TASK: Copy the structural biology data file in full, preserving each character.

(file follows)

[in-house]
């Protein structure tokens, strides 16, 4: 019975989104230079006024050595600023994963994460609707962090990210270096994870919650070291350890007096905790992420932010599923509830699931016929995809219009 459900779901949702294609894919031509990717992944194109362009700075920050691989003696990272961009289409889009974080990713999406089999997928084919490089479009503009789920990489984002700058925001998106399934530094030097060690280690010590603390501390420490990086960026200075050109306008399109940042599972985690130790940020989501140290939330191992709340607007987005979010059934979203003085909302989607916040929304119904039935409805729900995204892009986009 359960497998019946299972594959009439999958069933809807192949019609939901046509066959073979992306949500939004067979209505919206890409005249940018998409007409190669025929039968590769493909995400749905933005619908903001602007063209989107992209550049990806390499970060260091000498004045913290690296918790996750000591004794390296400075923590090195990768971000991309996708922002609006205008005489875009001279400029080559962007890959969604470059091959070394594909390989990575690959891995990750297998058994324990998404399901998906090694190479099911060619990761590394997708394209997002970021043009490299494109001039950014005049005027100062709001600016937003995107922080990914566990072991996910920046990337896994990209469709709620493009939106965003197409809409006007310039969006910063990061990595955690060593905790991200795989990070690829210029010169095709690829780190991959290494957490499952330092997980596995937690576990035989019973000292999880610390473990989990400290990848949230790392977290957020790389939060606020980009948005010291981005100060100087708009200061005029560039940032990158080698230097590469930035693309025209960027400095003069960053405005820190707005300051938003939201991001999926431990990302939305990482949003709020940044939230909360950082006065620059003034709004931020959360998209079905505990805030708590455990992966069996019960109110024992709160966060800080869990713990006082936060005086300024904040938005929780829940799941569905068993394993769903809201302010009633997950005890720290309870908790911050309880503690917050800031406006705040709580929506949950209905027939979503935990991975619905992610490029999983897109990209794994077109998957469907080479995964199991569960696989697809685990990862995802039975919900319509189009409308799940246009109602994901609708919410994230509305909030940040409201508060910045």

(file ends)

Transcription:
[in-house]
């Protein structure tokens, strides 16, 4: 019975989104230079006024050595600023994963994460609707962090990210270096994870919650070291350890007096905790992420932010599923509830699931016929995809219009 459900779901949702294609894919031509990717992944194109362009700075920050691989003696990272961009289409889009974080990713999406089999997928084919490089479009503009789920990489984002700058925001998106399934530094030097060690280690010590603390501390420490990086960026200075050109306008399109940042599972985690130790940020989501140290939330191992709340607007987005979010059934979203003085909302989607916040929304119904039935409805729900995204892009986009 359960497998019946299972594959009439999958069933809807192949019609939901046509066959073979992306949500939004067979209505919206890409005249940018998409007409190669025929039968590769493909995400749905933005619908903001602007063209989107992209550049990806390499970060260091000498004045913290690296918790996750000591004794390296400075923590090195990768971000991309996708922002609006205008005489875009001279400029080559962007890959969604470059091959070394594909390989990575690959891995990750297998058994324990998404399901998906090694190479099911060619990761590394997708394209997002970021043009490299494109001039950014005049005027100062709001600016937003995107922080990914566990072991996910920046990337896994990209469709709620493009939106965003197409809409006007310039969006910063990061990595955690060593905790991200795989990070690829210029010169095709690829780190991959290494957490499952330092997980596995937690576990035989019973000292999880610390473990989990400290990848949230790392977290957020790389939060606020980009948005010291981005100060100087708009200061005029560039940032990158080698230097590469930035693309025209960027400095003069960053405005820190707005300051938003939201991001999926431990990302939305990482949003709020940044939230909360950082006065620059003034709004931020959360998209079905505990805030708590455990992966069996019960109110024992709160966060800080869990713990006082936060005086300024904040938005929780829940799941569905068993394993769903809201302010009633997950005890720290309870908790911050309880503690917050800031406006705040709580929506949950209905027939979503935990991975619905992610490029999983897109990209794994077109998957469907080479995964199991569960696989697809685990990862995802039975919900319509189009409308799940246009109602994901609708919410994230509305909030940040409201508060910045």